Yeah, I'll jump in here too. We will be moving into a new two story house in a few weeks, and I want to use powerline networking. I'll need about 8-10 connections, so looking for best (fastest, most reliable) at best price.
I definitely recommend trying it with just two computers before you go all-out with the hardware. There are apparently some electrical systems (like mine) for which powerline networking is unworkable, and you'd hate to invest $500 in adapters only to discover that they're all useless.
Wow those prices are ridiculous. I guess I lucked out when monoprice was selling those 200 speed adapters at 35 for a pair.
I picked up this pair and get 5MS ping to the outside world and 60 Megabits / second to my server. Server and cable modem is 2 floors down, house original built in 1910, power cables and whatnot appear to be 1980 era.
Just wondering, those of you that have had problems - are you using them in your bedrooms across multiple circuits - especially arc fault circuits? I've been trying to find out what could cause powerline networking to fail in a house and it seems the only thing residential wise that would be attenuating the signal is arc fault breakers. I'm assuming getting worse if you jump from one bedroom circuit to another.
Or maybe it's just a brand of AFCI breaker that does it, eg stab lock, square d.
I've been assuming it's interference from something else on the line -- dimming lights are supposed to be noisy, and I have a zillion of those -- but who knows.
This just wants to make me do tests with a mock up shed.
For the Kiwi's and Aussies, the Netcomm NP204's are brilliant. They're only come in a pre-paired set (so can't be extended afaik) but they're working just fine in my 3 phase house. I'm getting 3ms latency to my Airport Extreme, despite the units reporting low bandwidth that's more than enough bandwidth for video conferencing to head office.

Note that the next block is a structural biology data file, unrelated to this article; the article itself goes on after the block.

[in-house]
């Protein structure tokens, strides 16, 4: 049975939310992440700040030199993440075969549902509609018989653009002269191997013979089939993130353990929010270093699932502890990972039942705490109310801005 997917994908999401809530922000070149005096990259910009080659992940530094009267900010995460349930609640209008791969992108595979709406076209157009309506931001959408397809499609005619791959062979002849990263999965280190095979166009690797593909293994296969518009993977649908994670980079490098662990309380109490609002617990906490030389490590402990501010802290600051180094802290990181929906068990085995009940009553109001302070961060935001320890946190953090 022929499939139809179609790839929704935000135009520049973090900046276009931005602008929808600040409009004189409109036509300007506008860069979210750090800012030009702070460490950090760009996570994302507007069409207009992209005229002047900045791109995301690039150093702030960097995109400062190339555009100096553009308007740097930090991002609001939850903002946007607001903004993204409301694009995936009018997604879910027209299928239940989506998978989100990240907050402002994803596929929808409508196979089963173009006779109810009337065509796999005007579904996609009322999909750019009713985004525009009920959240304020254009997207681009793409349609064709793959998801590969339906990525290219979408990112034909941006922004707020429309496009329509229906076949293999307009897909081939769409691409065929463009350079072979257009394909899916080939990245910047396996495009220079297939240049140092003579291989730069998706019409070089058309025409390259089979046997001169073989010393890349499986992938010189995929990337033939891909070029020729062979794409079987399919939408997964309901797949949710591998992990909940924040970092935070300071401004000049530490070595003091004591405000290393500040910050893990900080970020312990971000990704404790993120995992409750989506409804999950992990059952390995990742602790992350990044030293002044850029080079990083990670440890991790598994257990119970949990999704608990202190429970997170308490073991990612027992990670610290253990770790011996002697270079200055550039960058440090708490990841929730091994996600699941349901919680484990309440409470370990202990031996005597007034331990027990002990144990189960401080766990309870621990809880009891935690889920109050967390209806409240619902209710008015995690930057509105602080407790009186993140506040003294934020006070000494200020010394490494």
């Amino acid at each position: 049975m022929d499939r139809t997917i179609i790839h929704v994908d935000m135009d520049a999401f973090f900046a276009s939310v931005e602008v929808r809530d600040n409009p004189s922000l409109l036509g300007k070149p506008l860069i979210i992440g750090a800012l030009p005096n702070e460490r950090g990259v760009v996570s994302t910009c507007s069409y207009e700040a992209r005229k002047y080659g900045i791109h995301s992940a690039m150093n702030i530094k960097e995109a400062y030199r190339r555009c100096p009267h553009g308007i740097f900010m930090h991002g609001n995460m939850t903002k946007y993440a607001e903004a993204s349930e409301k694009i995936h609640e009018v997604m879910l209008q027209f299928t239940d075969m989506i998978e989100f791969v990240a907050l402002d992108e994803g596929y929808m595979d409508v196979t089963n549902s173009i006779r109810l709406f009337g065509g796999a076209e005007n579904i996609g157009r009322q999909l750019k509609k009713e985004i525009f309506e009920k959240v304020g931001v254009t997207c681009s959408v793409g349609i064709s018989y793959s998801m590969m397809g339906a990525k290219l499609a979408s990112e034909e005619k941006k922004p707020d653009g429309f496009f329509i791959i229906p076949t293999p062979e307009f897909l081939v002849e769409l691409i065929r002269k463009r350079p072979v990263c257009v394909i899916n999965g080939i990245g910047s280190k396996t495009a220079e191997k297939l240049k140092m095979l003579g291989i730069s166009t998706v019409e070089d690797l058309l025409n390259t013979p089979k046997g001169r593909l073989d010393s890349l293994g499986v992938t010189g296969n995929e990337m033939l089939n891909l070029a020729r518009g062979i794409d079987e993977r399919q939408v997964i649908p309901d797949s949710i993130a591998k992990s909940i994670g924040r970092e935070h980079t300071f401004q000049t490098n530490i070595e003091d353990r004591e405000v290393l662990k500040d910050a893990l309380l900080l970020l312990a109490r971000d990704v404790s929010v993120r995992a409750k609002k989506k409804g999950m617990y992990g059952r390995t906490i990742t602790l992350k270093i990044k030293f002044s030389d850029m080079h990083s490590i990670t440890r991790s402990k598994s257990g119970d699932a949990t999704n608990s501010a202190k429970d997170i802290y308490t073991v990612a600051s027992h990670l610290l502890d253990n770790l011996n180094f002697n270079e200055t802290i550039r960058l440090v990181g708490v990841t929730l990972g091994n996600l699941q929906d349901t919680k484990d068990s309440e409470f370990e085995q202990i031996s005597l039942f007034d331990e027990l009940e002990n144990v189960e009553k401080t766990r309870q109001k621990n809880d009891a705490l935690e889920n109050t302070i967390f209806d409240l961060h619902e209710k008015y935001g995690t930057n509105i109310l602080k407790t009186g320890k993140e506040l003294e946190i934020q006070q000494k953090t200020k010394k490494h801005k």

For a guy who's living comes from laying and lighting fibre optic networks, the mental jump to this stuff (like many, I'd regarded it as something of a oddity that might or might not work) was made easier by moving to a new house with a concrete base. Thumbs up.
Wow. I didn't think it would work.
I got this kit of 2 adapters for $65 CAD to hook up an old WDTV Live to an old TV in the basement.
02-10-2012, 05:15 AM
Hmm ... resurrection.
I might be not loving this stuff so much anymore. I mean, the convenience is great if you're too far away from your wireless AP to get a good signal and don't want to run cable but in terms of speed I don't think it's a huge plus anymore.
My powerline adapter in the office died yesterday. No idea why, just decided that it was done and stopped connecting and then eventually stopped powering up. I went and bought a small wireless USB adapter on the way home to fill in until I could get a new powerline adapter but the thing is ... the wireless seems just as fast, if not faster. So I'm probably not going to bother.
I'm still using it for the consoles in the basement however as they are too far away for wireless to get a decent signal.
Just more data for the fire!
02-10-2012, 08:35 AM
Yeah, I think there may be specific conditions that make it more or less awesome.
Originally Posted by WarrenM
In my apartment, with kinda poor lower speed cable Internet, for whatever reason my wireless connection to my Xbox and PS3 and PCs in the room next to the room with the router was slower than the powerline. My purchased d/l speed was around 3 MBps or whatever the correct units are. I could really tell a difference in, say, Netflix movies.
So we moved into a two story house, with the cable coming into a bedroom downstairs, and the den upstairs with the PS3 and XBox. Also a sunroom in the back of the house, upstairs. I was using powerline on the PS3, and then one day I had to pull it out and hook it up to something else temporarily. With going into the details, I noticed the speed on the PS3 was at least as good, and actually better, with the wireless. Same modem.
Differences: obviously, different wiring. Purchased speed from new provider is 15 MBps d/l, and measured speed via PS3 speed test and speedtest.net is 14.6 (wireless.) Speed via the powerline was around 11.
I assume the wiring has a lot to do with it, as well as how strength of the wireless signal. (OK, as I typed that I realize it is true, but duh! LOL!)
06-11-2012, 07:50 AM
Aaaand the one in the basement died. I think I'm going back to wireless... These things are $80 a pop.
06-12-2012, 02:04 PM
06-14-2012, 08:58 PM